The related A genome species of the Oryza genus are the effective gene pool for rice. Here, we report draft genomes for two Australian wild A genome taxa: O. rufipogon-like population, referred to as Taxon A, and O. meridionalis-like population, referred to as Taxon B. These two taxa were sequenced and assembled by integration of short- and long-read next-generation sequencing (NGS) data to create a genomic platform for a wider rice gene pool. Here, we report that, despite the distinct chloroplast genome, the nuclear genome of the Australian Taxon A has a sequence that is much closer to that of domesticated rice (O. sativa) than to the other Australian wild populations. Analysis of 4643 genes in the A genome clade showed that the Australian annual, O. meridionalis, and related perennial taxa have the most divergent (around 3 million years) genome sequences relative to domesticated rice. A test for admixture showed possible introgression into the Australian Taxon A (diverged around 1.6 million years ago) especially from the wild indica/O. nivara clade in Asia. These results demonstrate that northern Australia may be the centre of diversity of the A genome Oryza and suggest the possibility that this might also be the centre of origin of this group and represent an important resource for rice improvement.© 2016 The Authors. Plant Biotechnology Journal published by Society for Experimental Biology and The Association of Applied Biologists and John Wiley & Sons Ltd.
Assembly of an early-matured japonica (Geng) rice genome, Suijing18, based on PacBio and Illumina sequencing.
The early-matured japonica (Geng) rice variety, Suijing18 (SJ18), carries multiple elite traits including durable blast resistance, good grain quality, and high yield. Using PacBio SMRT technology, we produced over 25?Gb of long-read sequencing raw data from SJ18 with a coverage of 62×. Using Illumina paired-end whole-genome shotgun sequencing technology, we generated 59?Gb of short-read sequencing data from SJ18 (23.6?Gb from a 200?bp library with a coverage of 59× and 35.4?Gb from an 800?bp library with a coverage of 88×). With these data, we assembled a single SJ18 genome and then generated a set of annotation data. These data sets can be used to test new programs for variation deep mining, and will provide new insights into the genome structure, function, and evolution of SJ18, and will provide essential support for biological research in general.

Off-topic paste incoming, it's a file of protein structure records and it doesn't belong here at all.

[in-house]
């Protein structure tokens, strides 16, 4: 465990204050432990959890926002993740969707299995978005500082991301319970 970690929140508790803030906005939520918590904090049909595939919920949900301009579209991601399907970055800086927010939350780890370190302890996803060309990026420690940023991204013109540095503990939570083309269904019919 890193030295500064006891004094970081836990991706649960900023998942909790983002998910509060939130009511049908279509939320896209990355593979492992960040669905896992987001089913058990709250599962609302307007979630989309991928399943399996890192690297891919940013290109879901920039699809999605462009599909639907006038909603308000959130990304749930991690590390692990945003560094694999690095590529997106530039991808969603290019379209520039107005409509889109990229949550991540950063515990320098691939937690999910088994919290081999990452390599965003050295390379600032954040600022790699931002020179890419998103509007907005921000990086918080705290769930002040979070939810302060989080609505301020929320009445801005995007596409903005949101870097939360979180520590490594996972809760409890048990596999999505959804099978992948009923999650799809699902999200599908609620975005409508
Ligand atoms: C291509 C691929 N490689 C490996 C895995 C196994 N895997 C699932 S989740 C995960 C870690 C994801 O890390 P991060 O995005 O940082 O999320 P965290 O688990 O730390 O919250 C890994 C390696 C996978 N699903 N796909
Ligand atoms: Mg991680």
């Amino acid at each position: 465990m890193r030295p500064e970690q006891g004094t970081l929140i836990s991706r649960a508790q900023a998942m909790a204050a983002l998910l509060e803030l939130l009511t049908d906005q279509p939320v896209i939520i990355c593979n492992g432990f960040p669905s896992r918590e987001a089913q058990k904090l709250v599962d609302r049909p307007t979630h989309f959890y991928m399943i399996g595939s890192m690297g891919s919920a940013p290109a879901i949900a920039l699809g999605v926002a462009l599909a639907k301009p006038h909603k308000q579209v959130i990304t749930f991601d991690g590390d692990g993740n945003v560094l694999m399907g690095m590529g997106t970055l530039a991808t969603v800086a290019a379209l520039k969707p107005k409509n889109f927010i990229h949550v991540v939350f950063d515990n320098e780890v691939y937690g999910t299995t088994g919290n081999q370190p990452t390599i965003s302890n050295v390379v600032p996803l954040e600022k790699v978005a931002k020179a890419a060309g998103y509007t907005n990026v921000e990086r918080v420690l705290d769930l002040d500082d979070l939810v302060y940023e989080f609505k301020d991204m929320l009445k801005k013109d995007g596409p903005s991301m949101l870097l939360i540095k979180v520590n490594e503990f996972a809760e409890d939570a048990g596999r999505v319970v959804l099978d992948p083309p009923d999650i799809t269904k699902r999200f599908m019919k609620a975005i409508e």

Environmentally sensitive plant gene families like NBS-LRRs, receptor kinases, defensins and others, are known to be highly variable. However, most existing strategies for discovering and describing structural variation in complex gene families provide incomplete and imperfect results. The move to de novo genome assemblies for multiple accessions or individuals within a species is enabling more comprehensive and accurate insights about gene family variation. Earlier array-based genome hybridization and sequence-based read mapping methods were limited by their reliance on a reference genome and by misplacement of paralogous sequences. Variant discovery based on de novo genome assemblies overcome the problems arising from a reference genome and reduce sequence misplacement. As de novo genome sequencing moves to the use of longer reads, artifacts will be minimized, intact tandem gene clusters will be constructed accurately, and insights into rapid evolution will become feasible. Copyright © 2016 Elsevier Ltd. All rights reserved.